You can search the net for what you looking on guns America or other similar sites. You can purchase from anywhere in the USA but it must be shipped to another dealer in your state. The terms of the USA service rifles I would recommend you get a book about the M1 carbine.
There were many different variation and contractors. Those made Rock-o-la are the most expensive. The M1 Garand can be purchased from US government directly if follow their criteria. Basically you need to be a member of the NRA/CMP affiliated gun club and fire 80 rounds in matches. Both US rifles have become very expensive lately.
They go anywhere from $500 to 2000 range. Beware of rewards guns that were cut in two and welded back together. Again read up on rifles or any other gun that you might want to get. Make sure you know what you are looking for when you find a gun. Most important piece of information of all is to make sure that you see all the right documents on that piece of firearm. Military Mausers of all types are cheap and plentiful.
Some are under $200 and others under $100. I would go with WWII vintage rather WWI era rifles. Again first stop is picking up a book on Military Mausers. They were made and used all over the world. The British SMLE is plentiful with newer ones that fire .308 wins the most expensive in the $300 to 400 ranges.
Older ones in .303 are $150 to 250 ranges. Again there were many variation get a book on collecting them. Russian Moslin Nagant are cheap and plentiful and under $100. The value of a Broomhandle Mauser is going to difficult to set considering it is just part of a collection and one of which I cannot inspect.
Additionally Rusty, there are other issues in regards to the model 1896 (Broomhandle) that are unique concerns to the collector. To begin with there are over 30 different models/variations of the Broomhandle and equally as many different retail values. I have no way of knowing which model that the firearm in question may be. Another issue that needs mentioning here is that the retail values are also going to vary due to matching stock/holster.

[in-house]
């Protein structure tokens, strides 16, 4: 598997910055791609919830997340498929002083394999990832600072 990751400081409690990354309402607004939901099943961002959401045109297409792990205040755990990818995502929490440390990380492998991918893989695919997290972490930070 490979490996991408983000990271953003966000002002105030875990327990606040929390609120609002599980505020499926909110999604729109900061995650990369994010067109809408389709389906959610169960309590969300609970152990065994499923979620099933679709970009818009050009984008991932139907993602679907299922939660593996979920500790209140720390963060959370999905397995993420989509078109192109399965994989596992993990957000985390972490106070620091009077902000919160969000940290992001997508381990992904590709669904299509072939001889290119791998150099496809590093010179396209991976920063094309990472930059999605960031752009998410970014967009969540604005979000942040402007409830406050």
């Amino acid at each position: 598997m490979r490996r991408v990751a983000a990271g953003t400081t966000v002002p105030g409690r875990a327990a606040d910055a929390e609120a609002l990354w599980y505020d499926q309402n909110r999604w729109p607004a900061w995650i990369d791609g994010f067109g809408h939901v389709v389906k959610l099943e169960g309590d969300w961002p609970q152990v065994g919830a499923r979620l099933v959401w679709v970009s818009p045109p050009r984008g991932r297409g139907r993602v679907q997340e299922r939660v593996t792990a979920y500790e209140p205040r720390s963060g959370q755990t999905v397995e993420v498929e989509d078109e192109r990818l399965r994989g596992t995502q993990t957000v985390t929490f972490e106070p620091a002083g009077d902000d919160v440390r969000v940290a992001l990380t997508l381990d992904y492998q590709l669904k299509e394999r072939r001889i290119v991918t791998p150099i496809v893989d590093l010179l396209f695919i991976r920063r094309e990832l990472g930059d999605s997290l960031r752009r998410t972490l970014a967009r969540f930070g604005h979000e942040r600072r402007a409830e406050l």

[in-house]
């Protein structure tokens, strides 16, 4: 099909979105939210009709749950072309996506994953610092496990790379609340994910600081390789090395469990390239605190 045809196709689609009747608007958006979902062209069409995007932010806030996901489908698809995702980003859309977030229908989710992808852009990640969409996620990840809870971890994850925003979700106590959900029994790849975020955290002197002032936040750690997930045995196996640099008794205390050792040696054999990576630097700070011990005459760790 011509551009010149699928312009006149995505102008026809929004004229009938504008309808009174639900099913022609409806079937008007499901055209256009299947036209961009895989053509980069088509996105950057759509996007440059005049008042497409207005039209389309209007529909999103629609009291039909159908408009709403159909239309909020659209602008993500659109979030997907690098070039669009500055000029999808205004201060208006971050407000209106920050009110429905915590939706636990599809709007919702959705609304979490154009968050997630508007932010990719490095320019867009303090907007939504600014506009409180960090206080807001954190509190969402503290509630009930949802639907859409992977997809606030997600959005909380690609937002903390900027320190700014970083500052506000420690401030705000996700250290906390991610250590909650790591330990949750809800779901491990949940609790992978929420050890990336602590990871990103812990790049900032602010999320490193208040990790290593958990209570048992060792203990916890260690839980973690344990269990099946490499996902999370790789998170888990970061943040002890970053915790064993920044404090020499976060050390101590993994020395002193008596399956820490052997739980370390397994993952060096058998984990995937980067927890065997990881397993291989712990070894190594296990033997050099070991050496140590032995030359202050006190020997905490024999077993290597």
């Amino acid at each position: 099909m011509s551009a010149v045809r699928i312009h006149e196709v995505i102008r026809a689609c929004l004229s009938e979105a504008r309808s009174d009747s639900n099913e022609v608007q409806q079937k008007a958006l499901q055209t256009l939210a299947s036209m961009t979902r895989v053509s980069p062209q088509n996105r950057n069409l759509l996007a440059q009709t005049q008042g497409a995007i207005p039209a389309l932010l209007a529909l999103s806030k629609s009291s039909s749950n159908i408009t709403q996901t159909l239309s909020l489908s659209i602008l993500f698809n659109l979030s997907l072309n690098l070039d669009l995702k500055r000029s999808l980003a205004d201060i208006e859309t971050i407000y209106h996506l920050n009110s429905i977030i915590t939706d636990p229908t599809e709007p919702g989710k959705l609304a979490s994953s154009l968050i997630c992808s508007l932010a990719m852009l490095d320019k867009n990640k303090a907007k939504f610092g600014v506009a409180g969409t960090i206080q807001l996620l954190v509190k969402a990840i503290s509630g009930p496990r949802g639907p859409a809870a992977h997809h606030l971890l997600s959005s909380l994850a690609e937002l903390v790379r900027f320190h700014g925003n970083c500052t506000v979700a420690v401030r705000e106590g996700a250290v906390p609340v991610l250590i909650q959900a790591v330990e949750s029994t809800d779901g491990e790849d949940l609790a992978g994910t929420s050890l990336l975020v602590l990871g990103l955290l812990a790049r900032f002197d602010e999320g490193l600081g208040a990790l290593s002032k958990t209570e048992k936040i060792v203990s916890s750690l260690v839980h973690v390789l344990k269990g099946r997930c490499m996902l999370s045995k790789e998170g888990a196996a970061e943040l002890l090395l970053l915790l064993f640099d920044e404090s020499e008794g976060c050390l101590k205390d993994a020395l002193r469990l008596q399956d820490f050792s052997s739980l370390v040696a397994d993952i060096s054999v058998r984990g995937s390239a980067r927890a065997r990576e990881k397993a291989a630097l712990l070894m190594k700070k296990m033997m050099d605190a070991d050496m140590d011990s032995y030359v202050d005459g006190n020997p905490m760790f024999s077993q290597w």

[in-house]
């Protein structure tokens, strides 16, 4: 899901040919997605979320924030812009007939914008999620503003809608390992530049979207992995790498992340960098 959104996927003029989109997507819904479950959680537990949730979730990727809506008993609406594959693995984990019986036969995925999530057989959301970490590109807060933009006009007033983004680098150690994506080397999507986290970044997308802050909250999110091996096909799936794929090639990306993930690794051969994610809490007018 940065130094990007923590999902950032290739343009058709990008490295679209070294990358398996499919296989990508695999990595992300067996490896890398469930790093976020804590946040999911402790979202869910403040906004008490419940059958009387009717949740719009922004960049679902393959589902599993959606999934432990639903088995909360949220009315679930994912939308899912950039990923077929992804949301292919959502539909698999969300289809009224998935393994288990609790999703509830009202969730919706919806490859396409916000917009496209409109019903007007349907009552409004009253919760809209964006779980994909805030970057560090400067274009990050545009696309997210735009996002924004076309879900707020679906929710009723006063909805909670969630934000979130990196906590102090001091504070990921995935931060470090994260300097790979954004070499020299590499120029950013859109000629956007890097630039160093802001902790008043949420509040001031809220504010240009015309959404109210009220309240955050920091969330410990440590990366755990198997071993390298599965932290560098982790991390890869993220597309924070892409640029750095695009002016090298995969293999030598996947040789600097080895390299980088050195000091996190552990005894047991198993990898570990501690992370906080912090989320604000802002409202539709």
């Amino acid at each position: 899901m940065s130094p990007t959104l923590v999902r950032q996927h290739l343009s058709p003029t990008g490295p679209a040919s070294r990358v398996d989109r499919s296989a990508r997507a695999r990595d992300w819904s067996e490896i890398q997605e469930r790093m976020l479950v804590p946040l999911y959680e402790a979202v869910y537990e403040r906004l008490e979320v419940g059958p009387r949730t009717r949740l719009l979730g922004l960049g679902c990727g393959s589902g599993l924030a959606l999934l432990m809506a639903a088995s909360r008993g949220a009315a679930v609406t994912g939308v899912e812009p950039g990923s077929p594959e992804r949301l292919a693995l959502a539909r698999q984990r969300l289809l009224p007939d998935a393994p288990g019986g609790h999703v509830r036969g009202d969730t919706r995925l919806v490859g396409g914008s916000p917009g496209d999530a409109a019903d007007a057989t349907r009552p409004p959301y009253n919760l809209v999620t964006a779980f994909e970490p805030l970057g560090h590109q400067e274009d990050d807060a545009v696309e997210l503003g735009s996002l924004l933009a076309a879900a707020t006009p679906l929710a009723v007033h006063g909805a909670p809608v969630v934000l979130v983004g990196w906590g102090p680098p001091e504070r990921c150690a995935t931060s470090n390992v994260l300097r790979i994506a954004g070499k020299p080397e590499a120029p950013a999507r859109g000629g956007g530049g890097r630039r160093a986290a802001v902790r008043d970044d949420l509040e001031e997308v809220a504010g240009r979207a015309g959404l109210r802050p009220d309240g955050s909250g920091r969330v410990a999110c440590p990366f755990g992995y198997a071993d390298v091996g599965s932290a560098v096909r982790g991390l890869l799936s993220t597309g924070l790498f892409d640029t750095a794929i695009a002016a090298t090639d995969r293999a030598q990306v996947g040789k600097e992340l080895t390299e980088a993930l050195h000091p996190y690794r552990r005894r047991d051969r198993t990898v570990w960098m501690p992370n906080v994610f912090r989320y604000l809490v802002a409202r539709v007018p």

A correct matching set will add 40% to the value of the 1896. Non-matching stock/holster will add between $350 and $600. Also, over the years there have been large quantities of Broomhandle Mausers and Astra copies imported into the U.S. These are in fair to poor condition and have been offered for sale at relatively low prices mostly as parts guns. During recent years these very common pistols have been "converted" to "rare, exotic, near mint, original" specimens selling for four figures.
Since it is impractical to try to list 30+ values X about a half dozen price setters, I can advise you that a Standard Wartime Commercial model in "good" condition has a retail value of about $800. That said, prices for other variations climb as high as $10,000. A 1920 Rework would be selling for about $500 in "good" condition.
Post war models as low as $600 in "good" condition. There are some Chinese copies that sell for as little as $350 in "good" condition. The P38 is a very wide description of a host of Walthers. The retail value on such a gun is anywhere from $350 and up depending upon a list variable of which I have no way of knowing for certain. The best advice that I can give you is that usually a person who has such a collection for sale with some items having special significance, they can provide a copy of an independent qualified appraisal of at least the firearms with collector interest such as the Mauser and Walther mentioned. I would ask for such documentation before making an offer to purchase and/or offer to hire/pay for an appraisal you if the owner cannot provide same.
This is the best protection that you can obtain for yourself.
Victor Epand is an expert consultant for http://www.CombatCloth.info/. CombatCloth.info carries the best selection of combat clothing, gear, and accessories on the market.